Our youngest stepped across the threshold into manhood a few days ago. With birthday cheesecake and a small gathering of friends, we heralded his coming of age — 18. And all this week, I’ve had one thought.
Where did the time go?
When did he stop spending hours building cities with Legos, racing around the lawn in a pirate costume, doing flips on the trampoline? How did he stretch to nearly six feet before my very eyes? And when did the chaos of little boys morph into the echo of manly voices joined in serious conversations around the dinner table?
It’s a bittersweet thing, seeing your youngest ready to walk out into the world. It’s what you pray for, work toward, what you expect…..that the boy will become a man you are proud to call your Son. But so soon?
On his special night, we gathered around and shared these blessings. It’s a custom not our own, but borrowed from a friend, so we were a little awkward at first. But as the friend started to share, the blessings flowed.
On his turn, Dad spoke of the Son he could trust, who could do a man’s work and be counted on to do it well. He praised his natural musical talent and told him how proud he feels to see both of his youngest sons leading our church in worship.
Brother gave the ultimate compliment: “If we weren’t brothers, I think we’d be friends. I don’t get tired of being around you.”
Eyes dampened by maternal tears, I told him what I knew — that his faith is deep, that he does not tolerate untruth. A tender heart beats beneath that tough-guy exterior, I said. And he doesn’t give up. He works for what he wants and humbles himself when it doesn’t always come his way.
Saying those words, and listening to the hearts of others who love him, I was reminded of blessings given in generations past. Prophetic words, bringing truth and life as they were spoken over men (and women) called by God, beginning with Adam and Eve.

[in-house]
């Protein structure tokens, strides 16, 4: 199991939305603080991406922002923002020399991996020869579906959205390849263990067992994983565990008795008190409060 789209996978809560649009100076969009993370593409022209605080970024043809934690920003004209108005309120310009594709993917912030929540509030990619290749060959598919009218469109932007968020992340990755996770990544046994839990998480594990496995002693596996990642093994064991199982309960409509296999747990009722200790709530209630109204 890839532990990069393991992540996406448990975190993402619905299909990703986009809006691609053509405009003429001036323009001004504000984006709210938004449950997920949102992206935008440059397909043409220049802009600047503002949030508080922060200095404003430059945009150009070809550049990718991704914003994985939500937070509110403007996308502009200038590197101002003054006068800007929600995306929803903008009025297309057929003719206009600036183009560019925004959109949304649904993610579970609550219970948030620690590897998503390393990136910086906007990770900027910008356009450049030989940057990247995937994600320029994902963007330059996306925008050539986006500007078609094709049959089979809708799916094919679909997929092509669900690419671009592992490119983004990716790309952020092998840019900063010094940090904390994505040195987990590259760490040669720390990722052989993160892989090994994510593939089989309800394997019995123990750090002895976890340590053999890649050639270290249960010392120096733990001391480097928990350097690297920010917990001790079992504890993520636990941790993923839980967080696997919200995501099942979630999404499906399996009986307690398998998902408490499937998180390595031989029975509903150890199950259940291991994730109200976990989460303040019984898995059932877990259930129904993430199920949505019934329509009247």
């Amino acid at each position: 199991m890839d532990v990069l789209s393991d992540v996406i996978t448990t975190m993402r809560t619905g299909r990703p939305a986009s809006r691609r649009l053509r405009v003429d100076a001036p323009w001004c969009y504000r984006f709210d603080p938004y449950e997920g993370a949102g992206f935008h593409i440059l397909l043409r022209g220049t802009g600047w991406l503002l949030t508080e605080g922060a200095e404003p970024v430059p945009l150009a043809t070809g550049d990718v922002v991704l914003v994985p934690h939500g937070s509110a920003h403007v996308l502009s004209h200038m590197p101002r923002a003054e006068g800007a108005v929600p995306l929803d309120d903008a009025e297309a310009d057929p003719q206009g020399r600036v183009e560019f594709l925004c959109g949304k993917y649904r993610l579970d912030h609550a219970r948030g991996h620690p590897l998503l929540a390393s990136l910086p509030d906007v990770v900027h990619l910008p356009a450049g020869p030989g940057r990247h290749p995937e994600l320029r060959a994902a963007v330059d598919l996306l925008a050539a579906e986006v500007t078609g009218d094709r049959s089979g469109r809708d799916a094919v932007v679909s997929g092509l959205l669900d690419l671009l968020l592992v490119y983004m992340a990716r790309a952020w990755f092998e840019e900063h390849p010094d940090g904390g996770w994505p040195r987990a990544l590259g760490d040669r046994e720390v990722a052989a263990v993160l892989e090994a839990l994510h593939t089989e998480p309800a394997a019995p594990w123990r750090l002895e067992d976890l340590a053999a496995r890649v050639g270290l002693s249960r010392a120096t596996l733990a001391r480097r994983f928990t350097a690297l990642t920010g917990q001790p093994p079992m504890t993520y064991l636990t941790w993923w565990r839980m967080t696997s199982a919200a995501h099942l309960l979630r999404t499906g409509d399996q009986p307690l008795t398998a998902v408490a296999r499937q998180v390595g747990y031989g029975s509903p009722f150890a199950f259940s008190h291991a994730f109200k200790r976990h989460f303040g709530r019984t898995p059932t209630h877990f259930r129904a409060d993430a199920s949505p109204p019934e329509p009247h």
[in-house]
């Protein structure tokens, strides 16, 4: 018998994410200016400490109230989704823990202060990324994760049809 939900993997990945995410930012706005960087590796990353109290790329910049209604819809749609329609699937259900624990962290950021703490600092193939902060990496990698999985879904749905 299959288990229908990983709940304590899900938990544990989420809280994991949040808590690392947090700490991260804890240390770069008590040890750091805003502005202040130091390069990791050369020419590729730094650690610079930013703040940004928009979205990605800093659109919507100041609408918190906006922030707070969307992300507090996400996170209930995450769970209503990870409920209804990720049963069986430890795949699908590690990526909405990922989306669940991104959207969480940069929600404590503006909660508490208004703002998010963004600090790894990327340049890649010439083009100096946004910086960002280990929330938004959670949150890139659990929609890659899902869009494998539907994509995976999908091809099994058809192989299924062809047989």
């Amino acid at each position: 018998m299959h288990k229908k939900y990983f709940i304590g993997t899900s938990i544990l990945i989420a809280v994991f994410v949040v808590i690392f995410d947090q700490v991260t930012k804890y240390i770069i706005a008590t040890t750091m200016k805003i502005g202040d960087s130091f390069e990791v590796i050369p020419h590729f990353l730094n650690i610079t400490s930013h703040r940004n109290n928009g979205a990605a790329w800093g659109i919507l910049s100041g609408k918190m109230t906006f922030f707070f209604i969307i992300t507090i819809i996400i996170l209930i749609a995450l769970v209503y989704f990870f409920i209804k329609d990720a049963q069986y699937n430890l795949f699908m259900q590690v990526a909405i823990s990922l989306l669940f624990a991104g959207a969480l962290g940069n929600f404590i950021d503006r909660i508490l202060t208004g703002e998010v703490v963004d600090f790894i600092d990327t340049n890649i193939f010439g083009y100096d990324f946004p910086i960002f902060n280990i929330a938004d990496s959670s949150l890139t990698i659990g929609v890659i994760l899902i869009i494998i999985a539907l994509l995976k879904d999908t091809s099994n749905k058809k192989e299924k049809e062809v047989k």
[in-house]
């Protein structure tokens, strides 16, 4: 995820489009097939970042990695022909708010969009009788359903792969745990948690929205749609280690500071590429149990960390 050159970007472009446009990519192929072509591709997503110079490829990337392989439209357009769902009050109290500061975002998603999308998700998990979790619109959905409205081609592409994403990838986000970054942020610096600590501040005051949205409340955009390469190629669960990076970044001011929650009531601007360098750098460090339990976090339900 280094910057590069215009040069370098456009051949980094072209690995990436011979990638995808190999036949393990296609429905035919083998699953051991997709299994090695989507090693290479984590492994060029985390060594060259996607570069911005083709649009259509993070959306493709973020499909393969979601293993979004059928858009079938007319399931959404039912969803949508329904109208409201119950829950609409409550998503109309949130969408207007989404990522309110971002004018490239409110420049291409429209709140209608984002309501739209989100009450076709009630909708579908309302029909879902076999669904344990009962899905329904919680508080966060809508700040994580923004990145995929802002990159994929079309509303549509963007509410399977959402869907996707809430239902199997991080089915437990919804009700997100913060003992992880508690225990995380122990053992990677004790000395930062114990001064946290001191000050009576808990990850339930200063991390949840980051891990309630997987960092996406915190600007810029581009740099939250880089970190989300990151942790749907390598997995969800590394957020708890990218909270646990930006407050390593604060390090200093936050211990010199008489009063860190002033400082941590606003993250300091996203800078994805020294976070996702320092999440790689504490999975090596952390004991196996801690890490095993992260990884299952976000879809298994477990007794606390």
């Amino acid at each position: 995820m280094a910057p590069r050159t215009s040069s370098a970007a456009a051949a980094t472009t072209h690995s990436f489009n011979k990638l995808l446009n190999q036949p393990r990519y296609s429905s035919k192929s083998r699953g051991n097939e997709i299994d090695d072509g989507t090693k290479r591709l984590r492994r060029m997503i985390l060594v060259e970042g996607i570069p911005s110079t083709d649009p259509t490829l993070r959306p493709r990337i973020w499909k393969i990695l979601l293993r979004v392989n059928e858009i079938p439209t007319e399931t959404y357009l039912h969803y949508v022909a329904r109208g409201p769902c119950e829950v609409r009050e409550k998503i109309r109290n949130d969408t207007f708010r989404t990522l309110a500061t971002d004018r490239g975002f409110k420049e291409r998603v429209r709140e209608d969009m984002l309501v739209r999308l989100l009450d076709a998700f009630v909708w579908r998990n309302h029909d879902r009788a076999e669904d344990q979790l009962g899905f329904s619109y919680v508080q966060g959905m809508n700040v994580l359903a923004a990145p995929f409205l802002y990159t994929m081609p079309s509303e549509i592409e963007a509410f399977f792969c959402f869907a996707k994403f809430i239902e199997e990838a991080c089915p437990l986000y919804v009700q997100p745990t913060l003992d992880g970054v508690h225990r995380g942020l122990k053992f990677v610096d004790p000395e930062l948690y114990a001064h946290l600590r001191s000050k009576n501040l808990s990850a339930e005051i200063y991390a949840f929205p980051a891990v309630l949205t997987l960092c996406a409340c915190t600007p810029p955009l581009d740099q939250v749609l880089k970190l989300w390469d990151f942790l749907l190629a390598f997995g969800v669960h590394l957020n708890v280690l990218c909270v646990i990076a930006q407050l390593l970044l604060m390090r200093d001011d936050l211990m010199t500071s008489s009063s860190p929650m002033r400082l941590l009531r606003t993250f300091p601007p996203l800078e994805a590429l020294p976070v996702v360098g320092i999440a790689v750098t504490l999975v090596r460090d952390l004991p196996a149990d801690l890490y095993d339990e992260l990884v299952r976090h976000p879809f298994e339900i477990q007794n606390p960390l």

“God blessed them, and God said to them, ‘Be fruitful and multiply, fill the earth and subdue it; have dominion over the fish of the sea, over the birds of the air, and over every living thing that moves on the earth.’” (Genesis 1:28)
Likewise, God called Abraham and blessed him, saying “and you shall be a blessing. I will bless those who bless you, And I will curse him who curses you: And in you all the families of the earth shall be blessed” (Genesis 12:1-3)
To speak a blessing, to say the syllables full with meaning, laying claim to personal promises — there’s power in it.
“Death and life are in the power of the tongue” says the Proverb.
A blessing is a prayer fulfilled. Petitions whispered into reality. For 18 years we had prayed for this Son, as we did for his brothers, and on this day we were blessed to bless him with words not shared often enough.
When our boys were young, we read “The Blessing” by John Trent and Gary Smalley and promised to put its five principles into practice — hit or miss at best, but on this day we got it right.
As we spoke blessings, told of ways we see God’s calling on his life, this teenager-becoming-man leaned into it, let our words wash over him and sink into his skin. And he gave genuine, joyful, bashful thanks for this gift unexpected, our gift of blessing.